I’d been asked a question off blog about how the various figures apparently showing the incrementally lesser costs of face-to-face, to telephone, to web, that keep cropping up, were calculated. Since this discussion is becoming more common and seems to rely upon mythology as much as science, I thought I’d try to briefly fill out some of the blanks.
I did a quick survey of some of the figures being quoted:
|NWEGG||Lambeth||Socitm (min)||Socitm (max)|
The methodology used by NWEGG in association with CIPFA was documented and published by the CLG in March 2008 and entitled –
Delivering Efficiency: Understanding the Cost of Local Government Services
and can be found here:
Socitm employ CIPFA Accounting Code for Best Value as the basis for collecting costs, which should mean that the NWEGG and Socitm figures are on a par. CIPFA charge £850 for a copy – http://secure.cipfa.org.uk/cgi-bin/CIPFA.storefront/EN/product/AC073_
– must be a best seller at that price!
I do have a slide with the Lambeth calculation and I would say that looks like common sense, too.
So, why the differences? As was discussed at a meeting I attended with Socitm a while ago, an authority who had done their own sums found vast differences between services. This does make sense. Not all services are equal, displaying planning information on the web is easier than displaying benefits information and is likely to be accessed more often, too. So it probably depends which services one chooses to account for.
My conclusion – get everyone to pay by direct debit wherever possible!
One of the oddities is that many websites still funnel people to call rather than do transactions on the web. My insurance company does this; so I have to repeat name and complex policy numbers over the phone rather than just enter them on an online form.
I recently had my car stolen; police websites advise people to report it in person to the local station or ring the local station rather than encourage people to use the web or even to call a call-centre. That leads to the cost of a person standing their to write down the details rather than just accept it electronically. I had to define locations in words; but could well have pointed to the location on a google map which would have helped with geo-spatial analysis.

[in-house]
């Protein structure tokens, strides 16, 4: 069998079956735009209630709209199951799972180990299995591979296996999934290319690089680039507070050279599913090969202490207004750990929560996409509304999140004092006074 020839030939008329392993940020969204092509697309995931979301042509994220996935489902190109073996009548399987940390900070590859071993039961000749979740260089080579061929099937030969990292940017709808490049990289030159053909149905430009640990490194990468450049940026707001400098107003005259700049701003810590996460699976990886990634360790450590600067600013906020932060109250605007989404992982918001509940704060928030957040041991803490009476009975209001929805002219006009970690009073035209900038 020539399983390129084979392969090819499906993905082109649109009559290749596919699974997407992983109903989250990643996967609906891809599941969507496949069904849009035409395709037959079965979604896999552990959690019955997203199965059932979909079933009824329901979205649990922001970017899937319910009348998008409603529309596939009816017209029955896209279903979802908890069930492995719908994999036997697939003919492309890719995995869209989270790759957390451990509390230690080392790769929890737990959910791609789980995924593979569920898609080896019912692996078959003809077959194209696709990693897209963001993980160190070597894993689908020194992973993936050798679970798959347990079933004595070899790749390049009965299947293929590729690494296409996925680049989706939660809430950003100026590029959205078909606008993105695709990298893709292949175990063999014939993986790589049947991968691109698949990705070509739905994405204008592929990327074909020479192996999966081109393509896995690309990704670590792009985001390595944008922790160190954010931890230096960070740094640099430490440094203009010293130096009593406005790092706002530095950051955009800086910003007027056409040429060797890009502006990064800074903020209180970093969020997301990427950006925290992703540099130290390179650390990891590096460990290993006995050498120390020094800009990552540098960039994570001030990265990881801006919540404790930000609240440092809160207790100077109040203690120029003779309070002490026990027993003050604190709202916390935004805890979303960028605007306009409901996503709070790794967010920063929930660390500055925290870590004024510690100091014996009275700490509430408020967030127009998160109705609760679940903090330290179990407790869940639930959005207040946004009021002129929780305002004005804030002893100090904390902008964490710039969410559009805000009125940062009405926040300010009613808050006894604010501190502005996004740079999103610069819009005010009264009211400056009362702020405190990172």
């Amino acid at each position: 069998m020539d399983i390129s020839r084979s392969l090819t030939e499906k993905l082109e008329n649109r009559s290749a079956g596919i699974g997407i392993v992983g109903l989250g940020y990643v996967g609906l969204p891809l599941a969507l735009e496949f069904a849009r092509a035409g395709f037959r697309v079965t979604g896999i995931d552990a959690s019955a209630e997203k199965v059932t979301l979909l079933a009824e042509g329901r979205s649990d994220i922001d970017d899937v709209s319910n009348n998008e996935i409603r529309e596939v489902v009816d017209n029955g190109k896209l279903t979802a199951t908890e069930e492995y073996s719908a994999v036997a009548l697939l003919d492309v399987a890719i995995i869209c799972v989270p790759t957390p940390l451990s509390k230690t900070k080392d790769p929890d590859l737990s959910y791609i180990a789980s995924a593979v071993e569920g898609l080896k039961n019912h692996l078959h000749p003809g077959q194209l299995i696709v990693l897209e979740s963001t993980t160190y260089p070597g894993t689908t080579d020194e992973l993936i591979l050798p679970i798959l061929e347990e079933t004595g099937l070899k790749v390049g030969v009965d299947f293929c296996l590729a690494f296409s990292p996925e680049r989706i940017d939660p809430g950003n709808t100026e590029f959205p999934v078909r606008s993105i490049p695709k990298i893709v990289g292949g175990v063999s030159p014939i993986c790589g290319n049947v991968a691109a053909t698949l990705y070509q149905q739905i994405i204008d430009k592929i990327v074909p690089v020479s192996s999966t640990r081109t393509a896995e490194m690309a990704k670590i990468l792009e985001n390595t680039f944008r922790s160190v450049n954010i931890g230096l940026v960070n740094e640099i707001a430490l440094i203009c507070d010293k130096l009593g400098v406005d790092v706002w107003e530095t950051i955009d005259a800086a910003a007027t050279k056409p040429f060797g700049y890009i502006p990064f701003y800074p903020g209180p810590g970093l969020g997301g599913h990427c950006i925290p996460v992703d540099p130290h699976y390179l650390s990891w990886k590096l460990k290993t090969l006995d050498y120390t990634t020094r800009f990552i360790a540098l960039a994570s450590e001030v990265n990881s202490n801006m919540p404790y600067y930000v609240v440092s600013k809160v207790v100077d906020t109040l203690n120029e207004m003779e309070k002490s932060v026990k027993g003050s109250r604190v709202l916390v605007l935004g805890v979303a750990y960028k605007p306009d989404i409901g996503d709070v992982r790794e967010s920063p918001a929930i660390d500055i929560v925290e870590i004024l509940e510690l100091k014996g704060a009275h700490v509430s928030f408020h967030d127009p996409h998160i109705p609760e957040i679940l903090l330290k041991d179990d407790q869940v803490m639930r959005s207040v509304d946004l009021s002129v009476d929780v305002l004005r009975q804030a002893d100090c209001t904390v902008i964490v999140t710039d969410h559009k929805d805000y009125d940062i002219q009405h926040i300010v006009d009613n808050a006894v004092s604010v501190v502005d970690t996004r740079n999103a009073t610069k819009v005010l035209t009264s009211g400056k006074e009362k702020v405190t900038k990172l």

Even if it is fairly obvious that web is cheaper per transaction than phone which in turn is cheaper than face-to-face, I would still offer one caveat; the simplest less-interactive transactions such as yearly re-registering of my car can and do take place on the web. Its the more difficult edge cases ; (such as my stolen car) or similar that require more interaction and thus take place over the phone or face-to-face. Thus the type of transaction and complexity of the transaction may also impact the cost per transaction over different mediums.
I’d be interested in any figures on the cost of accepting/handling/processing cheques or cash. We charge our residents £2 for a Blue Badge and I’ve got a pet theory that it costs us more than £2 to accept/handle and process it – I’d love some links to any research which may relate to this.
Interestingly a lot of private sector businesses stopped accepting cheques early in 2008 due to the limited number they claimed they were taking, this included Marks & Spencers and Tescos (less that 2% of their trade).
Earlier on, in 2007, according to the BBC – http://news.bbc.co.uk/1/hi/business/6429903.stm – BT had started charging £4.50/quarter for bills paid by cheque, which was claimed to be recouping the cost of processing, whilst Virgin were said to charge £5 for the service. Hence I would imagine a cost of £5 might approximate two years on.